I’ve often heard people suggest that we “do a hymn.” I usually interpret that as a good suggestion. There are many reasons we should value and take advantage of the rich hymns that history has handed down to us. Many of them contain biblically rich lyrics that develop substitutionary atonement (And Can It Be), God’s sovereignty in suffering (God Moves in a Mysterious Way), God’s attributes (Immortal, Invisible), the Trinity (Come Thou Almighty King) and countless other themes. The melodies to most hymns are singable and memorable. Plus, hymns remind us of our connection to the communion of saints who have gone before us. There is a great joy in singing hymns.
But there is not a great joy in singing any hymn on any occasion.
Some hymns are hard to sing (Jerusalem), sentimental in meaning (I Come to the Garden), universalistic in theology (Joyful, Joyful We Adore Thee), and offer a questionable (IMHO) combination of music and lyric (Alas and Did My Savior Bleed or Rock of Ages).
That’s why I think we can be more specific when we talk about hymns. When someone says, “I like hymns,” or “Let’s do a hymn,” it matters which hymns we’re talking about.
Hymns aren’t a category of worship song that is above critical evaluation. They aren’t divinely inspired songs that we can just insert into a slot. So I’ve come up with a few questions we can ask when thinking about “doing a hymn.”
1. What do the lyrics actually mean? Is the emphasis more on biblical truth or aesthetic beauty? Both are important, but truth trumps aesthetic considerations. Are the lyrics progressive in nature? If so, where do they begin and end? Do the lyrics take a theme and state it different ways? What specific theme or themes does the hymn address?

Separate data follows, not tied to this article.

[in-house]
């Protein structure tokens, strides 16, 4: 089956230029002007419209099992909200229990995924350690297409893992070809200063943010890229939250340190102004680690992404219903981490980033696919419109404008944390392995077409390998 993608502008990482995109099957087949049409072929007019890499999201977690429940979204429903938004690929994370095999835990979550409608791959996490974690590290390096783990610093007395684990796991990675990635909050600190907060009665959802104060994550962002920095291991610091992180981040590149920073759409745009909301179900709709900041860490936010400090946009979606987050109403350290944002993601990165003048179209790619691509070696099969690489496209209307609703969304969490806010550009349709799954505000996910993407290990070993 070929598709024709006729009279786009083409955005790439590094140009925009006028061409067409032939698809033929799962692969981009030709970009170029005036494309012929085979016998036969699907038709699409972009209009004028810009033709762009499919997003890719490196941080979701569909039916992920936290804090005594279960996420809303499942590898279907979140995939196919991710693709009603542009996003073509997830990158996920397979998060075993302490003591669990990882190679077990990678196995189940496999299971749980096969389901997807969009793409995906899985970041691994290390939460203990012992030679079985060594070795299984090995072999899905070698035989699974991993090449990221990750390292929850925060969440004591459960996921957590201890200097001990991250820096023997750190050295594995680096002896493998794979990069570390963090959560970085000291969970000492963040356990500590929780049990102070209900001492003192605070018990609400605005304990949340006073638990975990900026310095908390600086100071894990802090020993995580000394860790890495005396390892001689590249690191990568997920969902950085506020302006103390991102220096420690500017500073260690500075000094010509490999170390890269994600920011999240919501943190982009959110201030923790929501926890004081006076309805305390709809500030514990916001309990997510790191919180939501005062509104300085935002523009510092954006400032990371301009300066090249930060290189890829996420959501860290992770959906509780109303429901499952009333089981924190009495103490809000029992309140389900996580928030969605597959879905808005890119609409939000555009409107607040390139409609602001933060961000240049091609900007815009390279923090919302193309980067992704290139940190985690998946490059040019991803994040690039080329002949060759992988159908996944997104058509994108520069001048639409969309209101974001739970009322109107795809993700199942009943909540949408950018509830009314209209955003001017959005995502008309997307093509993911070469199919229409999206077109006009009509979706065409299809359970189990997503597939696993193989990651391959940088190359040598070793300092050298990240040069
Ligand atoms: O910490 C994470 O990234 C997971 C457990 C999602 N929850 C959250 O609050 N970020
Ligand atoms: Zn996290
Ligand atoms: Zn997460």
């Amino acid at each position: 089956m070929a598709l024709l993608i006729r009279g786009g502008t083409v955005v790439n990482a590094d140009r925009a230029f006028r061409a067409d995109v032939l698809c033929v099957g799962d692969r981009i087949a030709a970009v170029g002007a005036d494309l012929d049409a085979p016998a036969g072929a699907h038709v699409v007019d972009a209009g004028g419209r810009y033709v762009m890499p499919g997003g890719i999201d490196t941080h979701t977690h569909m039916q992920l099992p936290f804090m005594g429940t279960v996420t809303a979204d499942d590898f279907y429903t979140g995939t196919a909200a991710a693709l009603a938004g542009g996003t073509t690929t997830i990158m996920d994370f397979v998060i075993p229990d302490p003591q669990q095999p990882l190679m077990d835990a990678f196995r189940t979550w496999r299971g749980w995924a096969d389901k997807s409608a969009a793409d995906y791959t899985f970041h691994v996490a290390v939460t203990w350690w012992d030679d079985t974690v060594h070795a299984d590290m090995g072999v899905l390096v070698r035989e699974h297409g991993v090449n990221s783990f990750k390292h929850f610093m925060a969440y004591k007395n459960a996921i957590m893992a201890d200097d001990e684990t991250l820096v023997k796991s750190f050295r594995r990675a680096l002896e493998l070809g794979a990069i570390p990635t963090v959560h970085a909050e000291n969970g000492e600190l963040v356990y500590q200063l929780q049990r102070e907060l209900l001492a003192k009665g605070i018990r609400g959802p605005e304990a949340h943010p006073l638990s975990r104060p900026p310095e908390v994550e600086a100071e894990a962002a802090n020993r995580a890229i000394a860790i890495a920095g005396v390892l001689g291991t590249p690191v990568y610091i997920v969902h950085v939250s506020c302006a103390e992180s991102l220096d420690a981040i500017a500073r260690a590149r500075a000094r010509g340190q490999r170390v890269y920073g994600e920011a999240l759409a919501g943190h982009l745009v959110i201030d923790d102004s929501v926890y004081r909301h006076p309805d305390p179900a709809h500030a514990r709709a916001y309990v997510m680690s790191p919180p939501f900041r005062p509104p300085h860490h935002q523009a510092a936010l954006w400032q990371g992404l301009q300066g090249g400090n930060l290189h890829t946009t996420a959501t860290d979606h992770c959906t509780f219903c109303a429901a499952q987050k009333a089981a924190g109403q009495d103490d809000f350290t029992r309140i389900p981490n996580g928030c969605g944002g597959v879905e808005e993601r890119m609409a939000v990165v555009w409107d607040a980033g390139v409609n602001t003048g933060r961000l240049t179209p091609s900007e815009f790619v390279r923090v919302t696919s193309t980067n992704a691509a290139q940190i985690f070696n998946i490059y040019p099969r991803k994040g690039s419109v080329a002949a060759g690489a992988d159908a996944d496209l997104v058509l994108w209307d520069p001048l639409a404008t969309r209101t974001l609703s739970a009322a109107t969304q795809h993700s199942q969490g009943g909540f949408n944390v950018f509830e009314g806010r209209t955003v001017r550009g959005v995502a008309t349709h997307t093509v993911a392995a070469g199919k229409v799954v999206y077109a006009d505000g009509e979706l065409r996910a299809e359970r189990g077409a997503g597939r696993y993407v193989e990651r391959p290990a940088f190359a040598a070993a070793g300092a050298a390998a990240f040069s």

2. What do the lyrics actually say to people? Is it overly familiar? Do people understand all the words? Do people like the hymn for the sound or the truth? For instance, “Battle Hymn of the Republic” is a stirring hymn, but I don’t think I’d ever use it on a Sunday morning, since it seems to mix Scriptural themes with national ones.
3. What context will surround the hymn? Hymns are generally weighty compositions lyrically speaking. Is there time before or after a hymn or group of hymns to reflect on the truths that you’ve sung?
4. What is the emotional effect of the hymn? Some hymns are triumphant, others reflective. Some are somber, others jubilant. Hymns can express everything from repentance to joy to God’s holiness to God’s mercy. Simply saying we should do a hymn is like saying we should go shopping. “For what?” should be the obvious question. Similarly, asking “why” we should sing a hymn will help us to use them more effectively.
5. How will the hymn be accompanied musically? The same hymn can sound very different when the accompaniment is changed from a pipe organ and piano to an electric guitar and drums. And there’s a world of variety in between those two extremes. Thank God for musicians who are taking many of the great hymns and revitalizing them through fresh musical arrangements. Passion and Indelible Grace are two that come to mind. There are many others.
6. Should the melody be updated? Since melodies aren’t sacred, it’s perfectly legitimate and often advisable to create a new setting for the words of a hymn. When we do this, though, the goal is to use music that emphasizes the lyrical meaning, not detracts from it.
Any church will benefit from doing more hymns. But it’s always a good idea to understand why.